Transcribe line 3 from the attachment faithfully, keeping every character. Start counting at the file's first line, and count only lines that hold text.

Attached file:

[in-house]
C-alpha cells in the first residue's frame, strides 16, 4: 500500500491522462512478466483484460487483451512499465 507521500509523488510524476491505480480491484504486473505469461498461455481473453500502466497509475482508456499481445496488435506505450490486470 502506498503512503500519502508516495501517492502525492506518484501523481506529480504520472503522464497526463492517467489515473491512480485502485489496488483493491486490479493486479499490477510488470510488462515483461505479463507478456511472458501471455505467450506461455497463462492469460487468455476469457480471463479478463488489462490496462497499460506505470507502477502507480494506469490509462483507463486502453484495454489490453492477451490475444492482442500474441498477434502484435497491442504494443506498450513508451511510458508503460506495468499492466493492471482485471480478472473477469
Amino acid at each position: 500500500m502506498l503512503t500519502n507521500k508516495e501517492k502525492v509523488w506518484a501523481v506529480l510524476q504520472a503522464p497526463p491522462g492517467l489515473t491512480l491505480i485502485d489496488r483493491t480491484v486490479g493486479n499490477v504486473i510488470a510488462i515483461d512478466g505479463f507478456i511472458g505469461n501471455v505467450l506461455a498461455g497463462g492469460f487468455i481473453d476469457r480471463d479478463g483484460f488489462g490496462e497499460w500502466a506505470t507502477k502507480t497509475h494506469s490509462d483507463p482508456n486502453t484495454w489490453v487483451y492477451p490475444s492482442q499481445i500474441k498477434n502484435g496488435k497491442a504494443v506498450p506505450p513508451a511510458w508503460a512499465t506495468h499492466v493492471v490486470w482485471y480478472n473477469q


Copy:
Amino acid at each position: 500500500m502506498l503512503t500519502n507521500k508516495e501517492k502525492v509523488w506518484a501523481v506529480l510524476q504520472a503522464p497526463p491522462g492517467l489515473t491512480l491505480i485502485d489496488r483493491t480491484v486490479g493486479n499490477v504486473i510488470a510488462i515483461d512478466g505479463f507478456i511472458g505469461n501471455v505467450l506461455a498461455g497463462g492469460f487468455i481473453d476469457r480471463d479478463g483484460f488489462g490496462e497499460w500502466a506505470t507502477k502507480t497509475h494506469s490509462d483507463p482508456n486502453t484495454w489490453v487483451y492477451p490475444s492482442q499481445i500474441k498477434n502484435g496488435k497491442a504494443v506498450p506505450p513508451a511510458w508503460a512499465t506495468h499492466v493492471v490486470w482485471y480478472n473477469q